John Grant. Denying Science: Conspiracy Theories, Media Distortions and the War Against Reality. Prometheus, 2011
One of the blurbs on this book describes John Grant as "the living heir of Martin Gardener", this is, I think, less than fair to Grant. Martin Gardner often took on soft targets and subjected them to ridicule, Grant takes on the big boys. The assaults on science that Grant dissects are not, by and large, the products of isolated cranks, who are either just badly educated or who have mental health issues, they are the products of major, often well-funded and politically motivated campaigns. 🔻
Of the principle assaults Grant discusses, those which are closest to the issues often covered in Magonia are the promotion of creationism and intelligent design, the various forms of alternative medicine and the hidden memory/satanic abuse myths. The other examples are much closer to the scientific and cultural mainstreams, the campaigns against the MMR vaccine orchestrated by Andrew Wakefield; the claims that AIDS is not caused by HIV; the attempts by the tobacco industry to argue that cigarette smoking was not responsible for cancer; and the attacks on the growing evidence that human caused carbon dioxide emissions are responsible for global warming.
What is revealing is the extent to which many of the these apparently disparate campaigns all seem to have connections to each other and to figures on the far right of the US Republican Party. In the case of the climate change "deniers" a significant number seem to be funded by the US oil giant ExonMobile.
Unlike some of the soft targets that tend to be the targets of the 'skeptics movement', these anti-scientific crusades can have catastrophic consequences, take for example the endorsement of the idea that aids isn't caused by HIV by the former South African president Thabo Mbeki, that led to thousands if not millions of unnecessary deaths, and it is possible that that figure could be dwarfed if actions are not taken to both cut carbon dioxide emissions and to develop technologies to counter the worst consequences of such warming.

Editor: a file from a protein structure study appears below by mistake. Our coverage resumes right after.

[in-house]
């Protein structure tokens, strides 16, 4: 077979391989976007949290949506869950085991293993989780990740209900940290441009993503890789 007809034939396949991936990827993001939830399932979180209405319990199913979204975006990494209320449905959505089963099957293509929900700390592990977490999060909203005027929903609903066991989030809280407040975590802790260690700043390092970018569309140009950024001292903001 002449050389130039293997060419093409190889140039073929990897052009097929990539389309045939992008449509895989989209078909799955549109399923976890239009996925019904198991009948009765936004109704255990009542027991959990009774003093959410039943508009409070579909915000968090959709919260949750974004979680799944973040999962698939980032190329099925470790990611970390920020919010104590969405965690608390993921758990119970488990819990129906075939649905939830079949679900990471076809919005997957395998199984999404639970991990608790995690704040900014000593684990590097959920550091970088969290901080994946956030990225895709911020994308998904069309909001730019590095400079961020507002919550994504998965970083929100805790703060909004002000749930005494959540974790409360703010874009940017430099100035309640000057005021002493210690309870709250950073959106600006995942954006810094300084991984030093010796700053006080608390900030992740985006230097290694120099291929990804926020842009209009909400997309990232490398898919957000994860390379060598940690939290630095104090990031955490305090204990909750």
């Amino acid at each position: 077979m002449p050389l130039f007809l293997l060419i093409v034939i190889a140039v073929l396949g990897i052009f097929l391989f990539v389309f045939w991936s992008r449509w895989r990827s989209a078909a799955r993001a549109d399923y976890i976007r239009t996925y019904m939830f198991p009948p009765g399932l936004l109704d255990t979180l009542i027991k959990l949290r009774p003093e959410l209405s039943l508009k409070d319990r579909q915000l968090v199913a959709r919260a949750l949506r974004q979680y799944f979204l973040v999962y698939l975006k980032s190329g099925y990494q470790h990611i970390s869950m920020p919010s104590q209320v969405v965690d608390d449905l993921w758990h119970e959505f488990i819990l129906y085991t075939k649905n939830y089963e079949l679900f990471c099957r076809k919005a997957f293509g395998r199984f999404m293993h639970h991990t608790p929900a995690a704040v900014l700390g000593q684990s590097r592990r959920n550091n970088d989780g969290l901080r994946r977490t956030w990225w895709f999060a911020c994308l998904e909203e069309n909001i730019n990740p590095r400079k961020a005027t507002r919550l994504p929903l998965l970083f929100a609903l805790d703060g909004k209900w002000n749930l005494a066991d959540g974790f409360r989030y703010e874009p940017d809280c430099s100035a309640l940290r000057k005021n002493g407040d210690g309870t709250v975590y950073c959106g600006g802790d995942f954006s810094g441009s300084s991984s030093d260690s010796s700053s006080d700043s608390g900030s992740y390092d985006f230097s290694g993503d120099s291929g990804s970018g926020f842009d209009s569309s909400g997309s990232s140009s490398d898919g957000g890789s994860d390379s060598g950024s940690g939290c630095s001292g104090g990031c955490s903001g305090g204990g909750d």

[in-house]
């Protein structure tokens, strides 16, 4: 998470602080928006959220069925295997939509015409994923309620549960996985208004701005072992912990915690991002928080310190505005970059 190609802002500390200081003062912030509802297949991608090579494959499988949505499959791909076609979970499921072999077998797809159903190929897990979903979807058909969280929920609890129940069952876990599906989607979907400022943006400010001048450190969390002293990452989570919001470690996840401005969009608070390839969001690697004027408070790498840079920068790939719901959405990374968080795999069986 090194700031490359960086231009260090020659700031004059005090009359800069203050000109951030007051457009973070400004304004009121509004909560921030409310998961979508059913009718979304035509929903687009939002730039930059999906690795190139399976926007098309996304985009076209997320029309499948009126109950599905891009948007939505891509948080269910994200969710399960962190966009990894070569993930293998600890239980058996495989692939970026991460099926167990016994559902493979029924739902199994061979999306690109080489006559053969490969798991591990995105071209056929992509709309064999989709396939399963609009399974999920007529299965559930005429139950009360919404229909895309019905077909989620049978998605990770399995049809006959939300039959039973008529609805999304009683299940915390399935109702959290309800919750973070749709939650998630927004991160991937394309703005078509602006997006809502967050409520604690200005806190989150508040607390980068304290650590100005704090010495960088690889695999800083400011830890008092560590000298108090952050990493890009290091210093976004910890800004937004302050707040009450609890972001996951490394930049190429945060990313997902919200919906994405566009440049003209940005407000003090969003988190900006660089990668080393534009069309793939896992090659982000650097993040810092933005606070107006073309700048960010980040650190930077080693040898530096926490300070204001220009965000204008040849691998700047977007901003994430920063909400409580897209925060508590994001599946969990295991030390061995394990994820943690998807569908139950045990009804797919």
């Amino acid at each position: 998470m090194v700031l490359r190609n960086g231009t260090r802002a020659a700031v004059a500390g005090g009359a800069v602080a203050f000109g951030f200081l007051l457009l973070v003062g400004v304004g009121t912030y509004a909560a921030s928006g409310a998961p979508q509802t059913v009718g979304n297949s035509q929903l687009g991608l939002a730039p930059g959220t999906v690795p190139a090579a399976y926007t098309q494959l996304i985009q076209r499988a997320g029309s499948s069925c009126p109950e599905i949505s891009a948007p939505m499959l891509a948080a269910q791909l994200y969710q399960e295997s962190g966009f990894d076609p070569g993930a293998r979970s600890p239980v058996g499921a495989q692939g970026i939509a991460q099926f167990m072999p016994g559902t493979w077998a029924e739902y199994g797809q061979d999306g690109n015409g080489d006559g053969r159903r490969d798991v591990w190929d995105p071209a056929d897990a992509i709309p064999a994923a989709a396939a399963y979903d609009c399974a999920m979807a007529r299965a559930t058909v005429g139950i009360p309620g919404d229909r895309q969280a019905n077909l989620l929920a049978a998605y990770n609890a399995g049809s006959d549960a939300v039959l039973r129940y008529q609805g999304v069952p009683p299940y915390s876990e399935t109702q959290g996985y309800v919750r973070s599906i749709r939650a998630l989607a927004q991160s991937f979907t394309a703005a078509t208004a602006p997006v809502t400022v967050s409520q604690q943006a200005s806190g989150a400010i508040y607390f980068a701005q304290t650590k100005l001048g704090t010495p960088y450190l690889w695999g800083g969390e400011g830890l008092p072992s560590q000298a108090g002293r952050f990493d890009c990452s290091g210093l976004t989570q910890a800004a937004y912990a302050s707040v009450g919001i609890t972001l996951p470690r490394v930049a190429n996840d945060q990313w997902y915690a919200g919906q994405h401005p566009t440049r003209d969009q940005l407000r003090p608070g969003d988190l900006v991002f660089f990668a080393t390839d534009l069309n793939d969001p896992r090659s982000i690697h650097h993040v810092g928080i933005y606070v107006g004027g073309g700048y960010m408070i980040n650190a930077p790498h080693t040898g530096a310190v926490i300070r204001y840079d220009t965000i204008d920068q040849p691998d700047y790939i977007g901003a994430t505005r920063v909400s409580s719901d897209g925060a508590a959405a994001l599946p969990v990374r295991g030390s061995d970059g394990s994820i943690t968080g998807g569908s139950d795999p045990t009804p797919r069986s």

While much of Grant's book does at times seem to have a rather parochial US focus, no doubt because of the desperate state of politics there, we in the UK should not feel too smug. Much of the climate change 'denial' is being orchestrated by the British right, including those noted Tory newspapers The Daily Mail and the Daily Telegraph.
Many of these campaigns get the support of credential scientists of one kind or another, the retired and those whose expertise is in distant subjects tending to predominate, and this can impress people who don't understand there isn't any position on any topic that you can't get some 'credentialed scientist' to endorse.
They also tend to rely on anecdotal evidence, appeals to emotion and to vague notions of 'fairness', in which any minority however tiny can claim equal status to the vast majority. Grant also notes how they often use fake statistics and quotes from their own publications.
It is perhaps from one the topics briefly mentioned that the final horror story comes; the execution of a prisoner in Texas for an alleged arson, the evidence for which was discredited. The governor responsible for refusing the appeal and thus sending a almost certainly innocent man to his death was Rick Perry, supporter of Creationism and climate change denier and now a Republican presidential contender. – Peter Rogerson